Armistice Day

The 11th of November is still celebrated as a bank holiday in France with ceremonies in every town in front of the “monument aux morts” and, even though the last “poilu” of World War I passed away in 2008, there still is a ceremony conducted by the President under the Arc de Triomphe… This year, it reminded me rather obviously of both my maternal grand-parents as they were children of this terrible war. I have already described in an earlier post how I retraced my grandfather’s lineage from the World War I memorial in his native village. My great-grand-father had served as a horse-carer in the cavalry and gotten a fatal disease from the horses that took him away before the end of the war, which meant my grand-father became a “pupille de la Nation”, a soldier’s child officially adopted by the whole Nation and thus entitled to some (very limited) support. My grand-mother, who peacefully passed away a few weeks ago, did not benefit from this support as she was the daughter of a single mother, her father being most likely a soldier who never came back from the war. (Hence potentially listed on the memorial of the tiny village of Hudimesnil among the numerous local soldiers who never came back…) On the opposite, being born outside wedlock in 1916 was a severe stigma in rural societies and my great-grand-mother struggled to raise her daughter, although she was helped by her parents. A few years after the war, my great-grand-mother married a local farmer who showed little consideration for this “bastard” child and eventually tried to abuse her. My grand-mother then left her mother’s place to stay with a couple of school teachers as a very young maid. She later became an itinerant seamstress travelling from farm to farm to sew clothes and (ironically!) wedding trousseaux. This harsh childhood turned her into a formidable person, very independent, proud and outspoken, while being a wonderful and loving grand-mother. Along with my grandfather, she managed to recover from the complete destruction of their belongings in St-Lô, June 1944, turning growing and selling flowers into a profitable business. As a kid, I remember being quite proud of her wearing trousers and driving a car, which was clearly unusual in the countryside in the 1950’s and early 1960’s… (She is also responsible for buying me my first blue jeans, against my parents’ interdiction, inaugurating a clothing trend that is still running today!)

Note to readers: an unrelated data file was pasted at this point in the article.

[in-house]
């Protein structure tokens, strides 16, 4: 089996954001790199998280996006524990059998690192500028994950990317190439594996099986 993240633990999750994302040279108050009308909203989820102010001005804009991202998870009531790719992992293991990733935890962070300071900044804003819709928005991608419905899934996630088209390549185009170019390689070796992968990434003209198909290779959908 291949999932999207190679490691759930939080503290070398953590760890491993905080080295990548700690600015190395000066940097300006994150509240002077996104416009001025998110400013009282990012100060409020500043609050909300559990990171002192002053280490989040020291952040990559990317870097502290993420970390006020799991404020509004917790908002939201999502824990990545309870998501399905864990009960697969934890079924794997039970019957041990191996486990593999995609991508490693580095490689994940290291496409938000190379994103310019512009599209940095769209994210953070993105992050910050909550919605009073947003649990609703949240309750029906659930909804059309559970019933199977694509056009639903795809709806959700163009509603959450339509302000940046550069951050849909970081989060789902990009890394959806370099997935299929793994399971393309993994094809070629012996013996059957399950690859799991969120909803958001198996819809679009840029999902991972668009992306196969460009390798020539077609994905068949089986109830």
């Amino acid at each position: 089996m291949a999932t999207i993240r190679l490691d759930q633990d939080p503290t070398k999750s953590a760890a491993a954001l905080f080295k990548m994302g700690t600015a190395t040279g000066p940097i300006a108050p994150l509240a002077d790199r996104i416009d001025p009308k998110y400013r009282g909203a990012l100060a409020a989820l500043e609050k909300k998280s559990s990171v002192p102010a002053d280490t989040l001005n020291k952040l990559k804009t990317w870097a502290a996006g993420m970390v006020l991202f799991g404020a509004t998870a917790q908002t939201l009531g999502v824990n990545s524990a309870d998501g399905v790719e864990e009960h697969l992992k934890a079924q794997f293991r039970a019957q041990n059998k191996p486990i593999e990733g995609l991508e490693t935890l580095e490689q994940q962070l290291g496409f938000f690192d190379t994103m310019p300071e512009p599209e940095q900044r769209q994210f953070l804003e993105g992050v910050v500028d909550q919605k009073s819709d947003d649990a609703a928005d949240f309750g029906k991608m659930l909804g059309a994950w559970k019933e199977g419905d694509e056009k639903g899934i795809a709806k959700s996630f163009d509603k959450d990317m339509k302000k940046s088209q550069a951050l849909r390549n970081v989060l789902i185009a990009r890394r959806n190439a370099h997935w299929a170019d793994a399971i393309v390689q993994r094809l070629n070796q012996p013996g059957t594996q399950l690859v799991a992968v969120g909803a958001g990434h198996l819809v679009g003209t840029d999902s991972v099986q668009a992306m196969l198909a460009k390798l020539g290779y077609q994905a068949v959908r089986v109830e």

7 Responses to “Armistice Day”

  1. […] Interestingly (for me!), the most important items of furniture we brought back were the bedroom parts from the 1930′s that had survived the June 1944 bombing of my grand-parents’ house. And the following days of pillaging by German troops and neighbours alike. Along with tiny bits my grandfather has salvaged from my great-grandmother’s house which had been completely destroyed. Like this upper piece of (all that was left of) a clock. My mother also found in the barn a collection of notary documents dating back several generations that she intends to study in order to reconstruct this branch of the family tree… […]

  2. […] november, when my grand-mother passed away, I brought her fuschia back home, as I had childhood memories of a huge fuschia growing […]

  3. Amazing story!
    Were it not for your grandmother and the conferences you attend, you’d probably be going around very scarcely dressed.

  4. Nice story ! Now, as far as the clothing trend goes: which conference offered you your first t-shirt ?

    • Sorry, can’t remember! My best guess would be Valencia 1991 (but I think the item of “clothing” was a beach towel with Bayes’ formula, the perfect starter for engaging into a conversation with your beach neighbour, whether or not you wish to…) or 1995 (“Bayesian have more fun!”). Unless you count race-happening-at-a-statistical-conference tee-shirts as valid, in which case it was in 1989 at JSM, Washington D.C. for the first Gertrude Cox 5K race…

  5. […] the previous post on my grand-mother’s unknown soldier father, I came across an article in Libération that […]

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